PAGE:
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The One-Line Summary: After U.S. Marine Sam Cahill (Tobey Maguire), thought shot down and killed in action over Afghanistan, comes home after being rescued from behind held as a prisoner, he is haunted by his horrific treatment and finds returning to normality impossible, especially when he learns his ex-con brother has taken to caring for his beautiful wife and two daughters.
The Two-Line Blurb: Based on the 2004 Danish film Brødre, the film centers on the post-traumatic stress that cripples Cahill after committing terrifying acts of inhumanity that, while were necessary for survival, forever scar him. These scenes, while not easy to watch, are the strongest in a film that feels a little too produced, too manipulative and clean, lacking a rawness that would have served it better, despite the grande efforts by the cast at keeping it dark.
The Three-Line Set-up: Sam has spent an interminable amount time in a mountain camp as a war prisoner with his hometown friend, and fellow helicopter survivor, Private Joe Willis (Patrick John Flueger). They are forced to make videos condemning the U.S. military intervention though when Joe is deemed useless to the captors, Sam is given an unconscionable choice that thoroughly breaks him. Meanwhile, back at home, Sam’s brother Tommy (Jake Gyllenhaal) wants to redeem his old ways and attempts to offer help around the house for Sam’s wife Grace (Natalie Portman), and an emotional relationship blossoms.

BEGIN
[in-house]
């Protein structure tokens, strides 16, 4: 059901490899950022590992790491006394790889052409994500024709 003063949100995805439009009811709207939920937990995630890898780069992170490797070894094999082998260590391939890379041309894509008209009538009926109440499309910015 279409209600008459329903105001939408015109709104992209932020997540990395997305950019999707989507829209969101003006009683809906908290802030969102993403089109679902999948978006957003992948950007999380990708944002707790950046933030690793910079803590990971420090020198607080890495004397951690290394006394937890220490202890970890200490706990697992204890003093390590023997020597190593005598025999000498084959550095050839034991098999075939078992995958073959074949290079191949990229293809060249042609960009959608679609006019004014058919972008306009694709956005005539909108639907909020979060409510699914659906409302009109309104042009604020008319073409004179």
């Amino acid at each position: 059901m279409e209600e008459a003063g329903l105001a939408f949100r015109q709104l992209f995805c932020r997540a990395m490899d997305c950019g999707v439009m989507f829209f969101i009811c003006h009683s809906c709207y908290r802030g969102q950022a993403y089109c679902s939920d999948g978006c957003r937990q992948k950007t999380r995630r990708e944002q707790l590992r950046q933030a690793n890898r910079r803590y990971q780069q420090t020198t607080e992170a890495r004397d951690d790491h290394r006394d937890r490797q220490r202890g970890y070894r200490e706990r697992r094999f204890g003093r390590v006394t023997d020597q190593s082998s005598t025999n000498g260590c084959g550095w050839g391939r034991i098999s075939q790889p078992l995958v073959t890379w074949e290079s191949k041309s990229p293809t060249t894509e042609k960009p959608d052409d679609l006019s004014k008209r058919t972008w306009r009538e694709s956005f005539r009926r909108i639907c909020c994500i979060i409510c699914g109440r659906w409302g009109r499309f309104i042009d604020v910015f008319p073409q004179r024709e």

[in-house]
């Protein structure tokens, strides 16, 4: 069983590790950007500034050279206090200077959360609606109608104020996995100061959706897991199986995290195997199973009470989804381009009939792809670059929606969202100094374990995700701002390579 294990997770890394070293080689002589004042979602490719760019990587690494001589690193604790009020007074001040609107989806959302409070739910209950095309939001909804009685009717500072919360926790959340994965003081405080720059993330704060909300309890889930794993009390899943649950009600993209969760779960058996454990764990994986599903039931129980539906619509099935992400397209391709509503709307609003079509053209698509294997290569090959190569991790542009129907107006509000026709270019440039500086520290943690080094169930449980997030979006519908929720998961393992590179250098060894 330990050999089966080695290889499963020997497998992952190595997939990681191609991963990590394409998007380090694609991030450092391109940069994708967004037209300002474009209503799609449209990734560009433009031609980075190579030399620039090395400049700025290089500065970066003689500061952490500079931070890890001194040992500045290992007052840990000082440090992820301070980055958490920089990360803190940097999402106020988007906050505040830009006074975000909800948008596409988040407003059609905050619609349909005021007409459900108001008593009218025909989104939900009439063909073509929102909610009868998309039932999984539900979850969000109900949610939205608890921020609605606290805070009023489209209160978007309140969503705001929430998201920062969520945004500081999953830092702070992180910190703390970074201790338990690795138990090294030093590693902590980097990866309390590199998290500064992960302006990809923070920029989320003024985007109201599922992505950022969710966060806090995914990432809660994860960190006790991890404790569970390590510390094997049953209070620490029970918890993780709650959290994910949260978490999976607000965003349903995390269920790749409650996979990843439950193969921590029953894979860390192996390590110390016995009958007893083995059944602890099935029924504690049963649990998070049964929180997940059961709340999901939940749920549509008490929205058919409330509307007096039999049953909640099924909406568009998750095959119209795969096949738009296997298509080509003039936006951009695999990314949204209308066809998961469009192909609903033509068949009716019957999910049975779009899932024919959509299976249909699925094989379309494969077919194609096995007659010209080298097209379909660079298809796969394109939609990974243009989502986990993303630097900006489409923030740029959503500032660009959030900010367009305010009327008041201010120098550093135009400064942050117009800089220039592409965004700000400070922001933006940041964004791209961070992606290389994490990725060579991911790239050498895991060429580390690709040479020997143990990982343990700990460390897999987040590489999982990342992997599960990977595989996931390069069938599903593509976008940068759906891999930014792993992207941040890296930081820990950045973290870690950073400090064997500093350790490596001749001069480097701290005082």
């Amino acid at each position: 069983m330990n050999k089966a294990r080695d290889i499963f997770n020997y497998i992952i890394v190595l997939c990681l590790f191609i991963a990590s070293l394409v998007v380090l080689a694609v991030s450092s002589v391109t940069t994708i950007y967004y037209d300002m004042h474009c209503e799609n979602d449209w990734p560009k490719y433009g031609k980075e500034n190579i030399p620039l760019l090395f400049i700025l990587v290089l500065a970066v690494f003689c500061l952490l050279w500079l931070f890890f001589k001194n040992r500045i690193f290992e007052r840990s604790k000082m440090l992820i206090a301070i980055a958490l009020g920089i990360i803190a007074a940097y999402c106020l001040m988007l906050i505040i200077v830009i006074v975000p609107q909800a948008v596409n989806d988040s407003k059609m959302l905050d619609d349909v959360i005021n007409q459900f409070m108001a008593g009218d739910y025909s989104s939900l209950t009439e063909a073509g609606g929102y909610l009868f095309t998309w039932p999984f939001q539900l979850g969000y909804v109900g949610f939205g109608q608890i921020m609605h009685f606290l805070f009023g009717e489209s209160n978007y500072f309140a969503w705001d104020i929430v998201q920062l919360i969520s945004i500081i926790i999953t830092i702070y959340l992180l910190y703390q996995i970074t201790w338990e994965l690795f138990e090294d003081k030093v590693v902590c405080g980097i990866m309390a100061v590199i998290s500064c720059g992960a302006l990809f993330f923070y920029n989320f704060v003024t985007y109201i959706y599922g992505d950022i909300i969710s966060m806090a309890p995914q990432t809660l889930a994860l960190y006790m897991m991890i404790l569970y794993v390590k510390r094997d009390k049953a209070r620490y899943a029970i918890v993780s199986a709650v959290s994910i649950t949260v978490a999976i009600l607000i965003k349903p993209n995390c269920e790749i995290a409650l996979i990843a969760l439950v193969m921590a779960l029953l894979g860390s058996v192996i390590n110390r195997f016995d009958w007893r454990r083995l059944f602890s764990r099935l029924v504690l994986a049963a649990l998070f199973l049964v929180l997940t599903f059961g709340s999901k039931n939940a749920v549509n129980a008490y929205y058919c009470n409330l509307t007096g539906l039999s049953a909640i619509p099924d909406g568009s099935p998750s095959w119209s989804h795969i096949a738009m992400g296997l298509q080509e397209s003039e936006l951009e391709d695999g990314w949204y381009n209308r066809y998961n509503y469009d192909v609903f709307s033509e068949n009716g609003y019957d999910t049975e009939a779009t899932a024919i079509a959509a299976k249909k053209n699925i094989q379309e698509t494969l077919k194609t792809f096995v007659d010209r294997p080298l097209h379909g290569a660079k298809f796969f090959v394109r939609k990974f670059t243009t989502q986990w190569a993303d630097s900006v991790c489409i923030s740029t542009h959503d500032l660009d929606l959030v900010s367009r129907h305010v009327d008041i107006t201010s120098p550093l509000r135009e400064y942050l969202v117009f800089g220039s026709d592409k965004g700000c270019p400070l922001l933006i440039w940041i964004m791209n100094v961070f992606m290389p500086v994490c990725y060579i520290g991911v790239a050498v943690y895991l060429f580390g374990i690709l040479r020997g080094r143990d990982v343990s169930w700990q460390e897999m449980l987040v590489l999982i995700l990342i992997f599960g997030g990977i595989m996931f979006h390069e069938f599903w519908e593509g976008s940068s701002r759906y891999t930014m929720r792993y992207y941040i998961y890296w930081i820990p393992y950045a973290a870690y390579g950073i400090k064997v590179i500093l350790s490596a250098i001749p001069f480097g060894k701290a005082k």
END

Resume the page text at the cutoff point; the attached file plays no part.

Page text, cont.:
The Four-Line Moment: Sitting in the dark with a crowbar, Sam is tormented by both Joe’s fate in Afghanistan and the firm belief the Grace has cheated on him with Tommy in his own house. He takes his anger out on the newly renovated kitchen that Tommy built, smashing cupboards and counters with the crowbar while screaming about the horrors he went through to get back to Grace. When Tommy comes in, there is a frightful moment where a repeat of what Sam did as a prisoner might actually happen, but Tommy manages to get close and even embrace his embattled brother. It’s a gripping moment, hindered only by the odd inauthenticity of it, as the destruction really feels scripted though Maguire is riveting.
The Five-Word Review: It tries way too hard.